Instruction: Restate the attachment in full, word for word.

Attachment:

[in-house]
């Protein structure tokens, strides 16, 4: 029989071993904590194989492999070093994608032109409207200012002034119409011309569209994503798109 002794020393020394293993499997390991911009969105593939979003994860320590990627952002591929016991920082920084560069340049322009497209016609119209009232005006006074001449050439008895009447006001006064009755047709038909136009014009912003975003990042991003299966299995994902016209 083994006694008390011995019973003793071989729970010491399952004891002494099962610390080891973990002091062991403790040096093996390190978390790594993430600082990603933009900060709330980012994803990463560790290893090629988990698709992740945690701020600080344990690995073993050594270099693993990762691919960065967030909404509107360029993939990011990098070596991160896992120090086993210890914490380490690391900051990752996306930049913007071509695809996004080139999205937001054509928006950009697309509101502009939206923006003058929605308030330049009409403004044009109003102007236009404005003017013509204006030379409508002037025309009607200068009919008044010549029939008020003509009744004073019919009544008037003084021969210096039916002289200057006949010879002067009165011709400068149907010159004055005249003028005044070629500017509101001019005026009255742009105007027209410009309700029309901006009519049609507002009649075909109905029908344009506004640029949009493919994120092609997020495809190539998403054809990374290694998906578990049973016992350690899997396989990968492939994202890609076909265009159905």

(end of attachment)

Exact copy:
[in-house]
């Protein structure tokens, strides 16, 4: 029989071993904590194989492999070093994608032109409207200012002034119409011309569209994503798109 002794020393020394293993499997390991911009969105593939979003994860320590990627952002591929016991920082920084560069340049322009497209016609119209009232005006006074001449050439008895009447006001006064009755047709038909136009014009912003975003990042991003299966299995994902016209 083994006694008390011995019973003793071989729970010491399952004891002494099962610390080891973990002091062991403790040096093996390190978390790594993430600082990603933009900060709330980012994803990463560790290893090629988990698709992740945690701020600080344990690995073993050594270099693993990762691919960065967030909404509107360029993939990011990098070596991160896992120090086993210890914490380490690391900051990752996306930049913007071509695809996004080139999205937001054509928006950009697309509101502009939206923006003058929605308030330049009409403004044009109003102007236009404005003017013509204006030379409508002037025309009607200068009919008044010549029939008020003509009744004073019919009544008037003084021969210096039916002289200057006949010879002067009165011709400068149907010159004055005249003028005044070629500017509101001019005026009255742009105007027209410009309700029309901006009519049609507002009649075909109905029908344009506004640029949009493919994120092609997020495809190539998403054809990374290694998906578990049973016992350690899997396989990968492939994202890609076909265009159905």